One of the latest innovations in helping patients with end-stage renal disease (ESRD) find live donors is the kidney swap. A kidney swap starts with a kidney patient who knows a person willing to donate but is not tissue compatible (let’s call them pair 0). If that patient finds another pair in a similar situation (let’s call them pair 1), then there is a chance the two pairs may be able to swap donors to produce a compatible match. If this happens both patients get a transplant and both donors can provide the gift of life, though not to their originally intended recipient (see image below).


An example kidney swap. Graphic by George Taniwaki

It is generally too difficult for patients to find partners for a kidney swap on their own (for a rare counterexample see Globe and Mail Feb 2011). Thus, these swaps are usually facilitated by the hospital where the patients are registered on the transplant waiting list. A transplant nephrologist at that hospital will periodically scan the list of patients with unmatched donors (done by computer nowadays) and see if any pairs potentially match. If any do, a transplant surgeon will review the matches to approve/reject the surgeries, a blood lab will run cross-match tests to ensure the patients’ immune systems will not react to the potential donors’ organs, and a transplant coordinator will schedule the surgeries.

These kidney swaps are a growing source of kidney transplants and now account for over 300 transplants a year in the U.S. (for more details on the rise in kidney swaps, see this Jun 2010 blog post).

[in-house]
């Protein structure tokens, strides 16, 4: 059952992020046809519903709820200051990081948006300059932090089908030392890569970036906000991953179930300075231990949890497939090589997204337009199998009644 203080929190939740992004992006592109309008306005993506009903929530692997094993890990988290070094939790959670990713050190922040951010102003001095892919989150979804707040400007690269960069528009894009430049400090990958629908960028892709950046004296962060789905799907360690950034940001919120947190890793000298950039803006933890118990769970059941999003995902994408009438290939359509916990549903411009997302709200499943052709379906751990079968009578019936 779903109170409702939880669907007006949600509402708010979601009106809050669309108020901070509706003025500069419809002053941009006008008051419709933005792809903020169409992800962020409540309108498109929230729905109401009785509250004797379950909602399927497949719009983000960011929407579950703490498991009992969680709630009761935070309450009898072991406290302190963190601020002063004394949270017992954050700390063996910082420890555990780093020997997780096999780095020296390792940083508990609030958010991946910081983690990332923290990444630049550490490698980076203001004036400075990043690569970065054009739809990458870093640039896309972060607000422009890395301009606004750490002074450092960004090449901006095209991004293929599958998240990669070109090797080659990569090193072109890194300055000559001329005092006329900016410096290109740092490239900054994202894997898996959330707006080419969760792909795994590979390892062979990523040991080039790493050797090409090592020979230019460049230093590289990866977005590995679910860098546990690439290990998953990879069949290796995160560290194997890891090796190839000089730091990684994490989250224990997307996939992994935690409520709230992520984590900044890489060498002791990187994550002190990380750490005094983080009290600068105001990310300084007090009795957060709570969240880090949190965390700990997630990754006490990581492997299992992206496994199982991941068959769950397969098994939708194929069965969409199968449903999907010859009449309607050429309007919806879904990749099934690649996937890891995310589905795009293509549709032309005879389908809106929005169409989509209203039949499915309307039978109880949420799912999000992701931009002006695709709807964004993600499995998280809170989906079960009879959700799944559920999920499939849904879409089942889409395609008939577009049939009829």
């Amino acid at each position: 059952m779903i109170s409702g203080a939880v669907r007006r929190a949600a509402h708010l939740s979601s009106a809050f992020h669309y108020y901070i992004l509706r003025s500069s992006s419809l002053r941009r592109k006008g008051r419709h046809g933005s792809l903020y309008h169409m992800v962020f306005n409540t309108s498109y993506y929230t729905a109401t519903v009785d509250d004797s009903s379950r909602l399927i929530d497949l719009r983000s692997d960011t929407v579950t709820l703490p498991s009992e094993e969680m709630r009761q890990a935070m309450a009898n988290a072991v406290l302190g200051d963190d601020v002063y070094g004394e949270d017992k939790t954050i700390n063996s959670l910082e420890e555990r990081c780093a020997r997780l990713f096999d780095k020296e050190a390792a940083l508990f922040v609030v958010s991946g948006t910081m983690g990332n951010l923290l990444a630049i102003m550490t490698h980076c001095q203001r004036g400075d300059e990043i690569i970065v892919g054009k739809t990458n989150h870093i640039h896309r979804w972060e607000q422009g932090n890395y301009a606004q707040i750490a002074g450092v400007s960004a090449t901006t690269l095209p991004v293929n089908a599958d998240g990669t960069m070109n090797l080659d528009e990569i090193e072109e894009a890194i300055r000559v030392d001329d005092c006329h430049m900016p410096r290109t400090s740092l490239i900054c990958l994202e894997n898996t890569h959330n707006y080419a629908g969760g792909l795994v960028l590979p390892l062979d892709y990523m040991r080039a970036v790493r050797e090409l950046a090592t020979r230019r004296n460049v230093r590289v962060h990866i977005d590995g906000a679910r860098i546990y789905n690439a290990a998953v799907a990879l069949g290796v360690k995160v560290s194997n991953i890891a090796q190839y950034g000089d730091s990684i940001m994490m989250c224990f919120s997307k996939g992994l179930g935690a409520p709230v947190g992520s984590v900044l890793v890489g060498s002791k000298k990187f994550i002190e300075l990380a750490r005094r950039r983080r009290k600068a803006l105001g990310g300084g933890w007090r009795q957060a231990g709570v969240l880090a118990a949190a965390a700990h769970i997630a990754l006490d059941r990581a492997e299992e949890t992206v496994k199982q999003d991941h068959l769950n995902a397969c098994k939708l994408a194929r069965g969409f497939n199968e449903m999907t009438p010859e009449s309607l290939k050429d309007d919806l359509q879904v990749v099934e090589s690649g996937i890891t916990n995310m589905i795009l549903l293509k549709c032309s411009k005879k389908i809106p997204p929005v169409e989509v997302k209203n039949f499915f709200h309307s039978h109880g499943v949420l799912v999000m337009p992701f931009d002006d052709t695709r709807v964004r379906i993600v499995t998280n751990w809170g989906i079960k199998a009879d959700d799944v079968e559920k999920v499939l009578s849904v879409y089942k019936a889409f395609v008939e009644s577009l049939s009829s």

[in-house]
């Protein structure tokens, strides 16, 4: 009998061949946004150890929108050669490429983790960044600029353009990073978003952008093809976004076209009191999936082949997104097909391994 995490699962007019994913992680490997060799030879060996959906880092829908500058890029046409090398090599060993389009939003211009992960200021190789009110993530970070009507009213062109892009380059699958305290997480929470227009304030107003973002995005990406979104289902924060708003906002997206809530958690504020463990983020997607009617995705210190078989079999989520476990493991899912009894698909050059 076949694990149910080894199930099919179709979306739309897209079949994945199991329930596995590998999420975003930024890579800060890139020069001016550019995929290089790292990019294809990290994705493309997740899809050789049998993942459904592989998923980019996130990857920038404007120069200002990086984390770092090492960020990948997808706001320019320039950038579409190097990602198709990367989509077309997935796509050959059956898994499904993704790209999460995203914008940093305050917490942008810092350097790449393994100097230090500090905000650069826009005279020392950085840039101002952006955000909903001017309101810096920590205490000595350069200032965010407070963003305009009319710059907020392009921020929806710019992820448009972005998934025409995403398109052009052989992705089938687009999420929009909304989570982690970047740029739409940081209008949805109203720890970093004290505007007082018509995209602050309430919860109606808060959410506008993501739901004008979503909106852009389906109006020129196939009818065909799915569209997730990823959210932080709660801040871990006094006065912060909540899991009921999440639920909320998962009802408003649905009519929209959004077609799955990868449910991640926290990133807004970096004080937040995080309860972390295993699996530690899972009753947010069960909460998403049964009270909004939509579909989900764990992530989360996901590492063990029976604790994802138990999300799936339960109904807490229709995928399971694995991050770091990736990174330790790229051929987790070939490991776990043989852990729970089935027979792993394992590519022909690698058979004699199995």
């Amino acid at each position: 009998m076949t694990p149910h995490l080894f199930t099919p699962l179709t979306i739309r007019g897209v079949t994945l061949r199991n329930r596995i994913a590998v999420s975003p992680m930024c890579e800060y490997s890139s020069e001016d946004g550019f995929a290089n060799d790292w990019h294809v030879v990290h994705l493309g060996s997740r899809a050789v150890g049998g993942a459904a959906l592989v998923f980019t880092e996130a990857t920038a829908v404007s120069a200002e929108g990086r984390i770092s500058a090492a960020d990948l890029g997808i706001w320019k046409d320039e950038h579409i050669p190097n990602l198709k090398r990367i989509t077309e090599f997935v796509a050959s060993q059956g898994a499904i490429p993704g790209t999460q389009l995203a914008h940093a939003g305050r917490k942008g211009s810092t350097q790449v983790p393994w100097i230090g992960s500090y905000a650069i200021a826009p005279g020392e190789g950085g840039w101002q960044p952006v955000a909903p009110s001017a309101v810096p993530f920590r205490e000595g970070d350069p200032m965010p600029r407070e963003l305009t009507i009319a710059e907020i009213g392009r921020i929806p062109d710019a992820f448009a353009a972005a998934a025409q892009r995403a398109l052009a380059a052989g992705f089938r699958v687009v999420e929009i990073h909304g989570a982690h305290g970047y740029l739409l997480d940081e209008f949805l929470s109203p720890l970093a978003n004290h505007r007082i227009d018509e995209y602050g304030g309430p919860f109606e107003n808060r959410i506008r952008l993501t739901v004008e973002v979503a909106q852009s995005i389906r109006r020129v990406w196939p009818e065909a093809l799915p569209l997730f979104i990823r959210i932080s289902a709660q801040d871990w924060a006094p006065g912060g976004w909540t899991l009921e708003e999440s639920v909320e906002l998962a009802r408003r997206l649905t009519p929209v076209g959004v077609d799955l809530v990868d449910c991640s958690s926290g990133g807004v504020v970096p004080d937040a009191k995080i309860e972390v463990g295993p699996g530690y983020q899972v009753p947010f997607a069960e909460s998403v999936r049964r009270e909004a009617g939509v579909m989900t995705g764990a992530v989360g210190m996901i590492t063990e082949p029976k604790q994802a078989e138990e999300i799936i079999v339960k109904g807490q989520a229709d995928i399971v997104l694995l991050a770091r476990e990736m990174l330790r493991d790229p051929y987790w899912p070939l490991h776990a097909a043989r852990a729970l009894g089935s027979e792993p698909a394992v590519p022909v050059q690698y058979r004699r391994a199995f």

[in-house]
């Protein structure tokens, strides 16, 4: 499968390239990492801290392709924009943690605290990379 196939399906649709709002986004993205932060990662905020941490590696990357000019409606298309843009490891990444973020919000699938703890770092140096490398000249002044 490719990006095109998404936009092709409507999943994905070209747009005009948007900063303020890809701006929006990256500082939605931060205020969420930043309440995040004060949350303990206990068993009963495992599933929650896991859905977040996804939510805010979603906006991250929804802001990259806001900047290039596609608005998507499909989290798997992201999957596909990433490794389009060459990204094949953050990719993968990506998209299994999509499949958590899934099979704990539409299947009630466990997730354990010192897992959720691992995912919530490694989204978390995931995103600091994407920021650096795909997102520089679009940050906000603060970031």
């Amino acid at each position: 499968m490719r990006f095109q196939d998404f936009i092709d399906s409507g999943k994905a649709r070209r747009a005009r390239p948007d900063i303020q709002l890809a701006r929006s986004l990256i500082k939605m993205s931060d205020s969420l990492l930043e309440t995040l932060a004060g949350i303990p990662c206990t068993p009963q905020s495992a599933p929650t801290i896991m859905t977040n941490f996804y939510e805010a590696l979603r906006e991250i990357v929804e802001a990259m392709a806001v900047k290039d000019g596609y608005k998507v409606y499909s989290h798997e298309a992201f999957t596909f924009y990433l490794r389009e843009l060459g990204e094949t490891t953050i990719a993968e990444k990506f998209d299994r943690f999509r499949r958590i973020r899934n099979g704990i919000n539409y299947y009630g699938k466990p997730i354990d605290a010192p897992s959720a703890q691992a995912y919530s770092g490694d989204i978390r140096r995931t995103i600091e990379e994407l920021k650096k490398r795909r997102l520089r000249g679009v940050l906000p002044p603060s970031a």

However, unless the hospital had a large pool of unmatched pairs (say over 20 pairs), it would be unlikely to find matches for its sensitized patients who require more closely matched kidneys. To find matches for these patients, it needs a bigger pool to choose from. Thus, smaller hospitals began to band together to form kidney exchanges. There are now several such exchanges in the U.S., each vying to become the largest in order to maximize the chance of finding a match and thus minimizing the wait time for participating patients.

Natural monopoly

If size of pool was the only factor that led to more transplants getting done faster, then the exchange with the largest pool, even if it was only slightly larger than the others, would provide more matches and do them faster. Hospitals that were members of other exchanges (or doing swaps in-house), would see the success at this exchange and would switch to it, making the pool even larger, leading to even more matches faster. Eventually, all hospitals would join this one exchange to take advantage of the gains in performance and all the other ones (including the in-house exchanges) would be driven out of the market.

However, we don’t see this. For instance, an article in SFGate  Apr 2011 highlights a 5-way swap that California Pacific Medical Center just completed, its largest single-swap ever. Yet California Pacific also is a member of the largest kidney exchange in the U.S.


A five-way swap. Graphic from SFGate

In a similar vein, I recently attended a seminar held by one of the transplant centers in Seattle. The director of kidney transplant program stated that the center had performed several swaps in the past year, all in-house. They were also working with all the other transplant centers in the northwestern U.S. (4 in Seattle, 1 in Spokane, and 3 in Portland) to form a regional exchange. This would be in addition to the in-house exchanges and national exchanges that all these transplant centers participate in.

These stories highlight the growing interest in kidney exchanges among transplant centers. But they also point to a failure by the national kidney exchanges to meet the needs of their member hospitals.

I believe there are three reasons we see this reluctance by transplant centers to rely on large national kidney exchanges for all their swaps. They are the fear in missing some  transplants, fear of loss of efficiency and control, and fear of medical risks. I will describe each of these in the next blog entry.